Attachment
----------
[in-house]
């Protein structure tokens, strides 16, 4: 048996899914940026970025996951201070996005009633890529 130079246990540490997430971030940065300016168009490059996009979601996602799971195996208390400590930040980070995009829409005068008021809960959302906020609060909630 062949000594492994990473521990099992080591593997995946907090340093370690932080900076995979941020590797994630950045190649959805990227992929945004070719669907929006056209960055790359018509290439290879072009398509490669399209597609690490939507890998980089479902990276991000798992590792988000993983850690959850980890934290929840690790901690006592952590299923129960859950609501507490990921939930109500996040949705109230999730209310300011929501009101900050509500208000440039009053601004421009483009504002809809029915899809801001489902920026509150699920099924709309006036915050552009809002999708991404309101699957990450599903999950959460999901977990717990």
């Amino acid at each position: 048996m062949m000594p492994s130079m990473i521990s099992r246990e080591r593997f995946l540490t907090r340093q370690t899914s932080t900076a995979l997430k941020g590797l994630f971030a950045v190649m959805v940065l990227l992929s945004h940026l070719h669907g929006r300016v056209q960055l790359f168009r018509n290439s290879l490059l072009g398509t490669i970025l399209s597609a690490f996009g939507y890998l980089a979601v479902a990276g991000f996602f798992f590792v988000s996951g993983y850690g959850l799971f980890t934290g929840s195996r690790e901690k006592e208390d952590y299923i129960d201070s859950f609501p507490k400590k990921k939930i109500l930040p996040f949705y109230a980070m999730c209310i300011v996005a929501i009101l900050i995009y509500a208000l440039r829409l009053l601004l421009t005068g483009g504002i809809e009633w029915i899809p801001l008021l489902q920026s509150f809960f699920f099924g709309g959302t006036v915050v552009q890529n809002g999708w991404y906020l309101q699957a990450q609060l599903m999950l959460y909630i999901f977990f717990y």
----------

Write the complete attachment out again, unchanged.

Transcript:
[in-house]
């Protein structure tokens, strides 16, 4: 048996899914940026970025996951201070996005009633890529 130079246990540490997430971030940065300016168009490059996009979601996602799971195996208390400590930040980070995009829409005068008021809960959302906020609060909630 062949000594492994990473521990099992080591593997995946907090340093370690932080900076995979941020590797994630950045190649959805990227992929945004070719669907929006056209960055790359018509290439290879072009398509490669399209597609690490939507890998980089479902990276991000798992590792988000993983850690959850980890934290929840690790901690006592952590299923129960859950609501507490990921939930109500996040949705109230999730209310300011929501009101900050509500208000440039009053601004421009483009504002809809029915899809801001489902920026509150699920099924709309006036915050552009809002999708991404309101699957990450599903999950959460999901977990717990």
């Amino acid at each position: 048996m062949m000594p492994s130079m990473i521990s099992r246990e080591r593997f995946l540490t907090r340093q370690t899914s932080t900076a995979l997430k941020g590797l994630f971030a950045v190649m959805v940065l990227l992929s945004h940026l070719h669907g929006r300016v056209q960055l790359f168009r018509n290439s290879l490059l072009g398509t490669i970025l399209s597609a690490f996009g939507y890998l980089a979601v479902a990276g991000f996602f798992f590792v988000s996951g993983y850690g959850l799971f980890t934290g929840s195996r690790e901690k006592e208390d952590y299923i129960d201070s859950f609501p507490k400590k990921k939930i109500l930040p996040f949705y109230a980070m999730c209310i300011v996005a929501i009101l900050i995009y509500a208000l440039r829409l009053l601004l421009t005068g483009g504002i809809e009633w029915i899809p801001l008021l489902q920026s509150f809960f699920f099924g709309g959302t006036v915050v552009q890529n809002g999708w991404y906020l309101q699957a990450q609060l599903m999950l959460y909630i999901f977990f717990y």